Andrew. B. Burrill, You K. Chung, Heather. A. Mann, and Philip M. Johnson, “The Jahn-Teller effect in the lower electronic states of benzene cation: Part III The ground state vibrations of C 6H 6 + and C 6D 6 +,” J. Chem. Phys. 120, 8587-8599 (2004).

James Lightstone, Heather Mann, Ming Wu, Philip Johnson and Michael White, "Gas-phase production of molybdenum carbide, nitride, and sulfide clusters and nanocrystallites," J. Phys. Chem. B, 107, 10359-10366 (2003).

Andrew Burrill, Jia Zhou and Philip Johnson, “The Mass Analyzed Threshold Ionization Spectra of C 6H 6 + and C 6D 6 + obtained via the 3B 1u Triplet State,” J. Phys. Chem. A, 107, 4601-4606 (2003).

H. K.Woo, K.-C Lau, J.-P Zhan, C. Y. Ng, Y.-S.Cheung, W. K. Li, and P. M. Johnson, "Vacuum Ultraviolet Laser Pulsed Field Ionization-Photoelectron Study of trans-Butene.", J. Chem. Phys., 119, 7789-7799 (2003).

Philip Johnson, "The Jahn-Teller effect in the lower electronic states of benzene cation: Part I. Calculation of linear parameters for the e 2g modes." J. Chem. Phys., 117, 9991-10000 (2002).

The ionization potential and ground state cation vibrational structure of 1,4-dioxane, Burrill AB, Johnson PM CHEMICAL PHYSICS LETTERS 350 (5-6): 473-478 DEC 28 2001

MATI and PIRI investigations of torsional and Jahn-Teller interactions in cations. Johnson PM ABSTRACTS OF PAPERS OF THE AMERICAN CHEMICAL SOCIETY 221: 39-PHYS Part 2 APR 1 2001

Torsional analyses of trans-2-butene and propene cations: A comparative investigation of two prototypical ions with different degrees of symmetry, Burrill AB, Johnson PM JOURNAL OF CHEMICAL PHYSICS 115 (1): 133-138 JUL 1 2001

A modified Seya-Namioka monochromator with improved light intensity transfer, Maletta AM, Johnson PM REVIEW OF SCIENTIFIC INSTRUMENTS 71 (10): 3653-3656 OCT 2000

Reassessing the orbitals of pi systems using photoinduced Ryberg ionization spectroscopy Johnson PM, Anand R, Hofstein JD, LeClaire JE, JOURNAL OF ELECTRON SPECTROSCOPY AND RELATED PHENOMENA 108 (1-3): 177-187 JUL 2000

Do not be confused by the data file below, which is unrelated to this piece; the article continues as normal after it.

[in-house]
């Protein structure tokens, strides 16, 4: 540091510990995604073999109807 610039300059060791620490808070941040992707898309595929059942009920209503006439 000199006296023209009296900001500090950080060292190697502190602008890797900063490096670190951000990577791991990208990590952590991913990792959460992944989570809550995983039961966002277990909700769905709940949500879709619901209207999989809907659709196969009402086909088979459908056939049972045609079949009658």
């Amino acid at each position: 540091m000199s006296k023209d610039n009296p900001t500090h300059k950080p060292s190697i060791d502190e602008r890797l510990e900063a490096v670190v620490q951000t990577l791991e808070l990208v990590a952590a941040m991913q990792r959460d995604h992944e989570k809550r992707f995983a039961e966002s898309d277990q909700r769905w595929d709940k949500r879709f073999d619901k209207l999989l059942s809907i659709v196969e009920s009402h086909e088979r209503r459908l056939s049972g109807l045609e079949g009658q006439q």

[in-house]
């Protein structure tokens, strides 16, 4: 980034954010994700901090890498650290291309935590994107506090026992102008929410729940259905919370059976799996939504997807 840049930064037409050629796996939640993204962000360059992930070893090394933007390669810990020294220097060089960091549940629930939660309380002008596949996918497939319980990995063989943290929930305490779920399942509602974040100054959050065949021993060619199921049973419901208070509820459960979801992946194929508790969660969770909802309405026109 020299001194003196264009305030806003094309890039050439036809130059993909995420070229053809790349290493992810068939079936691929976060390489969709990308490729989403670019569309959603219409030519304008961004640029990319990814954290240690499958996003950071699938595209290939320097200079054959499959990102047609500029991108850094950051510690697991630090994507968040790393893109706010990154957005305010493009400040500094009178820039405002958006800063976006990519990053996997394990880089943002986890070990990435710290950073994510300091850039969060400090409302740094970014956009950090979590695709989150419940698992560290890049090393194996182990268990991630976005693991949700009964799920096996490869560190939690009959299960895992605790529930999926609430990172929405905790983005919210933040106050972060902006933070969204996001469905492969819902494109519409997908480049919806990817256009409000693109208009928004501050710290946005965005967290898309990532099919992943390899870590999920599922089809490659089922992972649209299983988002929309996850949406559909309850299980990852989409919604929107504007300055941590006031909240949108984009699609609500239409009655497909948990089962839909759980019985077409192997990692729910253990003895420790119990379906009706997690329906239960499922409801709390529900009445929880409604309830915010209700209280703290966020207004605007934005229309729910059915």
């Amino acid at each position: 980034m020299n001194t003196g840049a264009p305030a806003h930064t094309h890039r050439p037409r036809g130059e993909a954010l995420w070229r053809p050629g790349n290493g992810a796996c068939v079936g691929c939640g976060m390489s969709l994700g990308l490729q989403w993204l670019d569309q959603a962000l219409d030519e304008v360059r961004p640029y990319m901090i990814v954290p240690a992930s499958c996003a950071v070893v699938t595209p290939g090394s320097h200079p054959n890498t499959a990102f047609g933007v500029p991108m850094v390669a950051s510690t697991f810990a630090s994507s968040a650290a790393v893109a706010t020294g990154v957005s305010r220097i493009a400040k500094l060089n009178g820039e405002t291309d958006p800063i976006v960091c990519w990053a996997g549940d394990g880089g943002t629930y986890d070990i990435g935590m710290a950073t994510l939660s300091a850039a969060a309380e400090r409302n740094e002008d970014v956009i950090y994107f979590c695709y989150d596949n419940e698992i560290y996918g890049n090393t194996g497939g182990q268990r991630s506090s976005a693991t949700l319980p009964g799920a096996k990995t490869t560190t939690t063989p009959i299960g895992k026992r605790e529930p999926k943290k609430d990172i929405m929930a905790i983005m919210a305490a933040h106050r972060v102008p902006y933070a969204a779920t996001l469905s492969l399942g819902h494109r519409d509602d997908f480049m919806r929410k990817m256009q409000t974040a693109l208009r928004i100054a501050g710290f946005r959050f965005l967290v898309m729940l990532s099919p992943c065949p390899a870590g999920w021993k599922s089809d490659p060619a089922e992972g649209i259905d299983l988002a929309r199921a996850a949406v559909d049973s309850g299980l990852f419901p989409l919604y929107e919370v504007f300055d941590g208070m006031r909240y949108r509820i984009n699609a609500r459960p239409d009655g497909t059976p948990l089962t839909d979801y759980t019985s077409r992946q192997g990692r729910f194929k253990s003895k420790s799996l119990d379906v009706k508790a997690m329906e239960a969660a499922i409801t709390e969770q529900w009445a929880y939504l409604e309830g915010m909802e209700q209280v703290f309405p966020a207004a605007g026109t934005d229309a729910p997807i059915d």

MATI and PIRI studies of the X ~ and A ~ state of trans-1,3-butadiene cation Hofstein JD, Johnson PM CHEMICAL PHYSICS LETTERS 316 (3-4): 229-237 JAN 14 2000

Assignment of the B + state of the chlorobenzene cation using photoinduced Rydberg ionization (PIRI) spectroscopy Anand R, Hofstein JD, LeClaire JE, Johnson PM, Cossart-Magos C, JOURNAL OF PHYSICAL CHEMISTRY A 103 (45): 8927-8934 NOV 11 1999

Infrared spectrum of the CH 2 out-of-plane fundamental of C 2H 5 , Sears TJ, Johnson PM, BeeBe-Wang J JOURNAL OF CHEMICAL PHYSICS 111 (20): 9213-9221 NOV 22 1999

Vibrational effects on the torsional motion of ethyl radical, Johnson PM, Sears TJ JOURNAL OF CHEMICAL PHYSICS 111 (20): 9222-9226 NOV 22 1999

Photoinduced Rydberg ionization (PIRI) spectroscopy of the B ~ state of the fluorobenzene cation, Anand R, LeClaire JE, Johnson PM JOURNAL OF PHYSICAL CHEMISTRY A 103 (15): 2618-2623 APR 15 1999

A comparative investigation of Rydberg-state survival in several molecules using mass-analyzed threshold ionization, Hofstein JD, Goode JG, Johnson PM CHEMICAL PHYSICS LETTERS 301 (1-2): 121-130 FEB 19 1999

The observation of strong pseudo-Jahn-Teller activity in the benzene cation B ~ 2E 2g state, Goode JG, Hofstein JD, Johnson PM, JOURNAL OF CHEMICAL PHYSICS 107 (6): 1703-1716 AUG 8 1997

Photoinduced Rydberg ionization spectroscopy of phenol: The structure and assignment of the B ~-state of the cation, LeClaire JE, Anand R, Johnson PM, JOURNAL OF CHEMICAL PHYSICS 106 (17): 6785-6794 MAY 1 1997

Probing the photoinduced Rydberg ionization process, Goode JG, LeClaire JE, Johnson PM INTERNATIONAL JOURNAL OF MASS SPECTROMETRY AND ION PROCESSES 159: 49-64 DEC 30 1996

Infrared laser transient absorption spectroscopy of the ethyl radical, Sears TJ, Johnson PM, Jin P, Oatis S JOURNAL OF CHEMICAL PHYSICS 104 (3): 781-792 JAN 15 1996

Photoinduced Rydberg ionization spectroscopy, Taylor DP, Goode JG, Leclaire JE, Johnson PM, JOURNAL OF CHEMICAL PHYSICS 103 (14): 6293-6295 OCT 8 1995

Login to Edit